Chef Interviews
Amy Rosen
by Kate Zimmerman for the Weekend Post, Table Talk

Where would I be without my Moffat?

OK, so she’s a girl on the go. The question is, can she cook?

Hey there, sassy girl: are you the toast of the town but still can’t make toast? If so, Amy Rosen wants to pump you up. Rosen, a freelance journalist who has eaten her way across Canada twice for enRoute magazine’s Best New Restaurants survey and whose work often appears in the Post, has come to the rescue of the culinarily challenged with her latest book, Cook This: Recipes for the Goodtime Girl (Random House Canada, $25). In it are instructions to make everything from Pistachio Aioli (garlic mayonnaise) to Vichyssoise (cold soup), plus such tips as the following: Don’t drink alone. Bring an imaginary friend with you. You’ll recognize Cook This in bookstores by its pink cover, decorated with a stiletto shoe. The Post caught up with Rosen, 35, for a clickety-clack Q & A.

How long have you been cooking?

Since I was little. My mom encouraged us all to get into the kitchen – just for fun. We didn’t have to cook our own meals.

Did you start out making desserts?

It’s funny, my mom put together a little scrapbook when I was younger. It included “Amy’s first recipe” — I was seven — and it was these oatmeal brown sugar bars. I think that was the first time that I realized “Oh, it makes people happy to eat something delicious” and that cooking was pretty easy to do.

What or who inspired you to cook?

It’s just one of those things that I enjoyed, I guess, like other people paint or ride a bicycle … I was never intimidated by it. I figure, you gotta eat a few times a day, so why not learn the skills. I was more into writing than cooking and then as I got older I got interested in cooking because I liked the feedback.

What do you think is your best dish now?

There actually is a favourite dish (in Cook This) that my family likes me to make. That is the lamb stew with rosemary dumplings, and it’s pretty easy. The one I make most often is the stuffing-stuffed squash. It’s really fast and tasty and I like to eat a bit on the healthier side when I’m at home. (But) I can’t choose favourites – they’re all my children.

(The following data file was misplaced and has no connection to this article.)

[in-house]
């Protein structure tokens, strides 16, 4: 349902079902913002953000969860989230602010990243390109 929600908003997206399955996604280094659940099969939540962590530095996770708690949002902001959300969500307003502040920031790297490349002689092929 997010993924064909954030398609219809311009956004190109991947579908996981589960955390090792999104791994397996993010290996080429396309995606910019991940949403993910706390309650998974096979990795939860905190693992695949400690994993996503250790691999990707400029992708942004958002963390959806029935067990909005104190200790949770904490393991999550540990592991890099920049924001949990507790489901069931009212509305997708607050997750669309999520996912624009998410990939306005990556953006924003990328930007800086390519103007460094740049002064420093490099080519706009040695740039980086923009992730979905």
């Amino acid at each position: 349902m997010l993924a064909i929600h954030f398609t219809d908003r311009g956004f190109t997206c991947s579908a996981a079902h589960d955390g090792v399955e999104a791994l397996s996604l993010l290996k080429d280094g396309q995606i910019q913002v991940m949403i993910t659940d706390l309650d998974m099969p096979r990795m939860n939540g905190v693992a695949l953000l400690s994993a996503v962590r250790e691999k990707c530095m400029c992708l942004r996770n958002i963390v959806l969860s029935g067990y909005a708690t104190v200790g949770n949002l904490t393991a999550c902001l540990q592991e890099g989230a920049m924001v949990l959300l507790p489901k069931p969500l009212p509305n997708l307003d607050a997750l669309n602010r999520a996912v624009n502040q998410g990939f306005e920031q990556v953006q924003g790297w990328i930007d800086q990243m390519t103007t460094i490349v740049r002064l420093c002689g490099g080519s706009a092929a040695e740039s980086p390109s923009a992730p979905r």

What must you eat?

To me, if it’s not chocolate, it’s not dessert.

What won’t you eat?

I don’t know if it’s because I was brought up in a kosher home, but I don’t like to bite into a piece of pork. And anything licorice-flavoured, I just don’t like at all. But other than that, I’ll eat anything. I can’t think of anything that I haven’t tried once or I won’t try once.

First choice restaurant when you dine out?

Because I live in Little Italy, most common would be Italian, like pasta or pizza.

Thick crust or thin crust?

Thin. And extra sauce.

Is the “big sister” persona in your book really you?

The book is completely me. My humour is a little off-colour sometimes. I call it like it is, which I think is the tone of the book – it’s a little in-your-face. It also just explains things in a down-to-earth, easy, clear way. I’m not talking down to anyone but I want to make sure they understand. And that’s how I talk to my friends. (Laughs.)

Kind-of like they’re dogs?

More like hamsters.

Most essential kitchen gadget?

I don’t know how I could be a good cook without my stove. It’s a Moffat Fiesta with a double oven. And my wooden spoon.

Iceberg lettuce: oui ou non?

Oui, oui. It is totally back. We’re so sick of the airy field greens.

What do you always have in your fridge?

Eggs, milk, hot sauce, and pickles — Strub’s sour dills. And always some sort of cheese.

Maldon salt, kosher salt or regular salt?

Portuguese sea salt.

(from Cook This)

1 small acorn squash
Drizzle of olive oil
1 tsp. unsalted butter
1 shallot, chopped
½ McIntosh apple, chopped
2 Tbsp. chopped celery
2 Tbsp. chopped pecans
½ tsp. crumbled dried sage
2 Tbsp. breadcrumbs
Salt and pepper to taste
2 or 3 slices havarti cheese, chopped

  1. Preheat oven to 375 degrees F. Line a cookie sheet with foil.
  2. Cut squash in half lengthwise and scoop out seeds. Drizzle the inside of each half with olive oil, then put cut side down on the cookie sheet. Roast for 40 or 50 minutes or until soft.
  3. Meanwhile, in a small frying pan, melt butter over medium heat. Saute shallot, apple, celery, pecans and sage until apple and celery are soft.
  4. Remove cooked squash from oven, scoop out a bit of the cooked innards, and stir into vegetable mixture. Stir in breadcrumbs, salt and pepper. Re-stuff squash halves and top with cheese. Put back in oven until cheese melts.

Makes 2 halves.

To serve: Grab a fork and eat one half now. Go in for the second in about an hour.

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